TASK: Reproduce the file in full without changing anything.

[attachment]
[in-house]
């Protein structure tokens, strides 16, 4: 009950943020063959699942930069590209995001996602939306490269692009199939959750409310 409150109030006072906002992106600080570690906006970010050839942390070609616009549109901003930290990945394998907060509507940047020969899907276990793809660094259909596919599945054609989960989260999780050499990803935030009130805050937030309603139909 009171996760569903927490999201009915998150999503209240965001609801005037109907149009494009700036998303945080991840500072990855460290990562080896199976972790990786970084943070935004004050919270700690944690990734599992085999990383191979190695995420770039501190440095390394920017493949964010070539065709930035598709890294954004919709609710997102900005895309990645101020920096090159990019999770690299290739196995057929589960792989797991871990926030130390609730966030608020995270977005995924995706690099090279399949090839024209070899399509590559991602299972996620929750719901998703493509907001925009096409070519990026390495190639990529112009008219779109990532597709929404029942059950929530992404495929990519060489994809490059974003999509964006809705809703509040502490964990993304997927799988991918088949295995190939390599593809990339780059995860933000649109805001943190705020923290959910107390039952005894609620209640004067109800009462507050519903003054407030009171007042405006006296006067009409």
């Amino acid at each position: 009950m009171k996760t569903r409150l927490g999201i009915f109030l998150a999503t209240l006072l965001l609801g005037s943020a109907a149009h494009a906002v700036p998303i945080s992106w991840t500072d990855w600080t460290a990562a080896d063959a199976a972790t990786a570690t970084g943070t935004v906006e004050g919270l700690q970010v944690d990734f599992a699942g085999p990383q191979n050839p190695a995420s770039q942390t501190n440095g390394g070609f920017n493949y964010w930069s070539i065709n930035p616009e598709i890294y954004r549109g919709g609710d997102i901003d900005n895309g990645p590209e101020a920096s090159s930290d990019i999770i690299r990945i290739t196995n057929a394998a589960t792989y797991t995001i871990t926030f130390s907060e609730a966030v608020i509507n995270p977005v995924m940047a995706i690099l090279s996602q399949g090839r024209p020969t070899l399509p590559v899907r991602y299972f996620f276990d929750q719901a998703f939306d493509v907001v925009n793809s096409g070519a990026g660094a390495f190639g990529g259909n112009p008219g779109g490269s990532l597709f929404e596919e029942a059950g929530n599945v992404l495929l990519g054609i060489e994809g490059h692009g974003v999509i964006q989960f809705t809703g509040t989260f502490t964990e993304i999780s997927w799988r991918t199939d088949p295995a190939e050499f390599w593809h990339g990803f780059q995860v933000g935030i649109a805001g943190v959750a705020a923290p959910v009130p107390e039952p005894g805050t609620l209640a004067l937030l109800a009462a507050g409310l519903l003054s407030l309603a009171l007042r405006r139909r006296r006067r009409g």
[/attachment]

[in-house]
């Protein structure tokens, strides 16, 4: 009950943020063959699942930069590209995001996602939306490269692009199939959750409310 409150109030006072906002992106600080570690906006970010050839942390070609616009549109901003930290990945394998907060509507940047020969899907276990793809660094259909596919599945054609989960989260999780050499990803935030009130805050937030309603139909 009171996760569903927490999201009915998150999503209240965001609801005037109907149009494009700036998303945080991840500072990855460290990562080896199976972790990786970084943070935004004050919270700690944690990734599992085999990383191979190695995420770039501190440095390394920017493949964010070539065709930035598709890294954004919709609710997102900005895309990645101020920096090159990019999770690299290739196995057929589960792989797991871990926030130390609730966030608020995270977005995924995706690099090279399949090839024209070899399509590559991602299972996620929750719901998703493509907001925009096409070519990026390495190639990529112009008219779109990532597709929404029942059950929530992404495929990519060489994809490059974003999509964006809705809703509040502490964990993304997927799988991918088949295995190939390599593809990339780059995860933000649109805001943190705020923290959910107390039952005894609620209640004067109800009462507050519903003054407030009171007042405006006296006067009409």
């Amino acid at each position: 009950m009171k996760t569903r409150l927490g999201i009915f109030l998150a999503t209240l006072l965001l609801g005037s943020a109907a149009h494009a906002v700036p998303i945080s992106w991840t500072d990855w600080t460290a990562a080896d063959a199976a972790t990786a570690t970084g943070t935004v906006e004050g919270l700690q970010v944690d990734f599992a699942g085999p990383q191979n050839p190695a995420s770039q942390t501190n440095g390394g070609f920017n493949y964010w930069s070539i065709n930035p616009e598709i890294y954004r549109g919709g609710d997102i901003d900005n895309g990645p590209e101020a920096s090159s930290d990019i999770i690299r990945i290739t196995n057929a394998a589960t792989y797991t995001i871990t926030f130390s907060e609730a966030v608020i509507n995270p977005v995924m940047a995706i690099l090279s996602q399949g090839r024209p020969t070899l399509p590559v899907r991602y299972f996620f276990d929750q719901a998703f939306d493509v907001v925009n793809s096409g070519a990026g660094a390495f190639g990529g259909n112009p008219g779109g490269s990532l597709f929404e596919e029942a059950g929530n599945v992404l495929l990519g054609i060489e994809g490059h692009g974003v999509i964006q989960f809705t809703g509040t989260f502490t964990e993304i999780s997927w799988r991918t199939d088949p295995a190939e050499f390599w593809h990339g990803f780059q995860v933000g935030i649109a805001g943190v959750a705020a923290p959910v009130p107390e039952p005894g805050t609620l209640a004067l937030l109800a009462a507050g409310l519903l003054s407030l309603a009171l007042r405006r139909r006296r006067r009409g």